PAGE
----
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quote:
Originally posted by lou:
People come here for support and honesty and deserve to be able to discuss bad outcomes just as well as success stories. If you think this is discouraging and morbid, don't read the thread. Some of us are going to die from lyme, and I am going to be one of them. I would like to be able to discuss this without other people assuming it is not valid for the forum.

Go read success stories threads if you need encouragement. There definitely can be a range of outcomes.

Lou I hope you dont think my morbid topic was meant to stop discussion cause it wasnt. okydoky Lou [Big Grin]

Dont think because you have lyme it will win either Lou dont ever give up fight the good fight. [group hug]

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Do unto others as you would have them do unto you.
Remember Iam not a Doctor Just someone struggling like you with Tick Borne Diseases.

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CaliforniaLyme
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SOme of us are sicker than others- and thinking positive thoughts didn't save Amanda Schmidt, age 11, who loved Halloween.

What I find truly disturbing is people who denigrate the truly sick and act as if there is something spiritually wrong with people who are seriously physically ill as if their illness is a sign of spiritual malady. I think that attitude in a support place for illness is abusive and extremely negative. I think it is positive to acknowledge the truth of peoples experience- locally we have had people bedridden who I have visited- and some of those people have been the sweetest most positive people in the world- and there was nothing wrong with their spiritual condition- only their physicality-

--------------------
There is no wealth but life.
-John Ruskin

All truth goes through 3 stages: first it is ridiculed: then it is violently opposed: finally it is accepted as self evident. - Schopenhauer

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sometimesdilly
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i used to work with Holocaust survivors.

ask them how it was they survived when so many didn't and the answer almost invariably is- luck. no more, no less.

my husband survived 95% odds of dying when he had Leukemia just over 10 years ago. the difference between EVERYONE else with the same kind of leukemia in the hospital he was in for 8 months and himself- besides the fact that they ALL died and he did not, was "luck" too. Most probably the luck of some crucial as yet unknowable genetic difference.

But my husband's attitude did matter. It did not make a difference in what the disease could do to him- it did its best to kill him.

But attitude DID make a difference in staying alive; in several touch and go times when the pain even with iv'd narcotics was literally intolerable, his body was on the verge of giving way altogether and the priest was hovering, he definitely had a choice of staying or going, a choice he was well aware of. Only his determination to stay alive kept him alive.

and yes, the prospect of death feels different after you've stared it in the face.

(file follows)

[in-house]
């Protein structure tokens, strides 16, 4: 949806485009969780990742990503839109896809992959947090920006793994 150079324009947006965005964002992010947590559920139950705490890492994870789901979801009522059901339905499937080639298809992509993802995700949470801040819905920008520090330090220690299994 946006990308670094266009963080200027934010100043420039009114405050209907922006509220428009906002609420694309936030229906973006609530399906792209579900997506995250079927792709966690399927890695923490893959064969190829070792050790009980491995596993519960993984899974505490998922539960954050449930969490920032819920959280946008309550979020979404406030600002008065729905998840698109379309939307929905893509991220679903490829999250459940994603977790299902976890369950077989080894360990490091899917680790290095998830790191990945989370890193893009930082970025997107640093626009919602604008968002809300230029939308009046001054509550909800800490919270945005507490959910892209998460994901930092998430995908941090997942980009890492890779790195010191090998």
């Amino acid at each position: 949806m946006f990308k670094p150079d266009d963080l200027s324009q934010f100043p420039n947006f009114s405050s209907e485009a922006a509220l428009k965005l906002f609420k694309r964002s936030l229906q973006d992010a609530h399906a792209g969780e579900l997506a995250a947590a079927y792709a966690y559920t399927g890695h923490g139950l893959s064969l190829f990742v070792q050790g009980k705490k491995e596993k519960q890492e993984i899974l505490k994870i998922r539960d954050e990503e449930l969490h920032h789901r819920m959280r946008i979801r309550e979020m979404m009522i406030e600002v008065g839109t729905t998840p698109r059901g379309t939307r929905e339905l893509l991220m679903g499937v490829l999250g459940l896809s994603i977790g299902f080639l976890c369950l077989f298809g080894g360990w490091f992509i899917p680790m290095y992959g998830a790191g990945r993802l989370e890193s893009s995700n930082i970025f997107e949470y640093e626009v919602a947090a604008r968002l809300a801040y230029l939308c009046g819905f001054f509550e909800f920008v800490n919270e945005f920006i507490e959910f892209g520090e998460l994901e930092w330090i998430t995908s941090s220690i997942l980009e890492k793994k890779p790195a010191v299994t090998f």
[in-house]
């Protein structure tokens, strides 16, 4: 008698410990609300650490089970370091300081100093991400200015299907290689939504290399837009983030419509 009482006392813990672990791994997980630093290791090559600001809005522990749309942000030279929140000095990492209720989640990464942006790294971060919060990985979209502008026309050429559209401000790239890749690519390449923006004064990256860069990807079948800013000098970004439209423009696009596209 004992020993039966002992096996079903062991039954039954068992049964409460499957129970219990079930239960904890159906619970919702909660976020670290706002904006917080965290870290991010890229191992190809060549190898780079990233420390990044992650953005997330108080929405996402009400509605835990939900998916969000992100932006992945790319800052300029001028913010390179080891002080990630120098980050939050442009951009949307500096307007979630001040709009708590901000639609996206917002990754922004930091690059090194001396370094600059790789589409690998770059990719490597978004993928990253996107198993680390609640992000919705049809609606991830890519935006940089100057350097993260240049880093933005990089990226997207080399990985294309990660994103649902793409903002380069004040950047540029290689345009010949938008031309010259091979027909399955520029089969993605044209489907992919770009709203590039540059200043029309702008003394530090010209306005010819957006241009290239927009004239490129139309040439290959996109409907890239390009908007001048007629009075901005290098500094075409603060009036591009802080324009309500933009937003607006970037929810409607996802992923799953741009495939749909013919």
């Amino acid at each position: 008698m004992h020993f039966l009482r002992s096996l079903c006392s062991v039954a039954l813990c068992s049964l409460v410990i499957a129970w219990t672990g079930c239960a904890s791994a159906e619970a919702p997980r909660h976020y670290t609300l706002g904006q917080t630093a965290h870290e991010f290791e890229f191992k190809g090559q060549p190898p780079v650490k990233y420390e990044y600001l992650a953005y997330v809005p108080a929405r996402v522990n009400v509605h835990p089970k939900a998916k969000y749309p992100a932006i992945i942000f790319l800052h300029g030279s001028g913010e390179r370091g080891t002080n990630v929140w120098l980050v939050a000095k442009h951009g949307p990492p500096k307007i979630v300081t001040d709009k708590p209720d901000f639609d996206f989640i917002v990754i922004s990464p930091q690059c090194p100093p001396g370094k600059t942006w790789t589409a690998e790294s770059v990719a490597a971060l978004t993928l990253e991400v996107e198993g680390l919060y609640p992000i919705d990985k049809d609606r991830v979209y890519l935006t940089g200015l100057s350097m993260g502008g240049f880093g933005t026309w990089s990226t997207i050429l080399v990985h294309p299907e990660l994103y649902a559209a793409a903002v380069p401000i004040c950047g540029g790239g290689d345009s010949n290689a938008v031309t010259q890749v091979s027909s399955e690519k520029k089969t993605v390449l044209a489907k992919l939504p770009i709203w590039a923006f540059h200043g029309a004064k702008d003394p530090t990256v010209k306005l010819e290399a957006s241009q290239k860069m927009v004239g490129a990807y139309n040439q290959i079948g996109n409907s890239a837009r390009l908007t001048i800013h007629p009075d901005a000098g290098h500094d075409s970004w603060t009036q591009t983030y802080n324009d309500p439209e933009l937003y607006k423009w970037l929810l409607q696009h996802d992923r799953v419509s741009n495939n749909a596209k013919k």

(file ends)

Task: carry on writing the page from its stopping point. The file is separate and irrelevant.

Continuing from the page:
dilly

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Cobweb
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Perhpas one of the most influential books in my attitude about living and dying was written by a Holocost Survivor- The Hiding Place by Corrie Ten Boom.

She and her sister were in the same death camp. Corrie survived, her sister did not. Corrie had a strong personal relationship with her God which she shared with others, her sister did not.

I don't necessarily think my personal relationship with God earns me more brownie points or buys me more time- but it sure makes the living easier as I journey towards my death.

Some answers are beyond our scope of understanding. When Suzanne was age 15 and in intensive care yet again, a two year old was brought in-a seemingly ,normal, happy, healthy two year old-until a brain aneurism burst- she was on life supports- and the day Suzanne was discharged and I brought her home, the family of the two year old was taking their child off life supports-she was brain dead.

Here was Suzanne-a medically fragile child who had survived far longer than anyone expected-going home. While this other family with all the expectations of a bright and happy future for their child were making funeral arrangements.

I don't understand. I felt almost guilty. It didn't make sense to me. So I have found that I just need to accept-life is what it is- I am not the one in control - I am mearly the one who has to keep making adjustments.

It's not the hand your dealt, it's how you play it.

Carol

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sometimesdilly
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Carol-

yes, many Holocaust survivors-- even the healthiest emotionally and those who were able to survive with all or most of their psyches intact- still feel survivor's guilt, because in the end no one answer why me? or, why him/her?

that said, i do not understand why you bring up the differences in the sisters' faith in connection to survival in a death camp? surely you are not saying faith made a whit of difference in who survived?

dilly

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Cobweb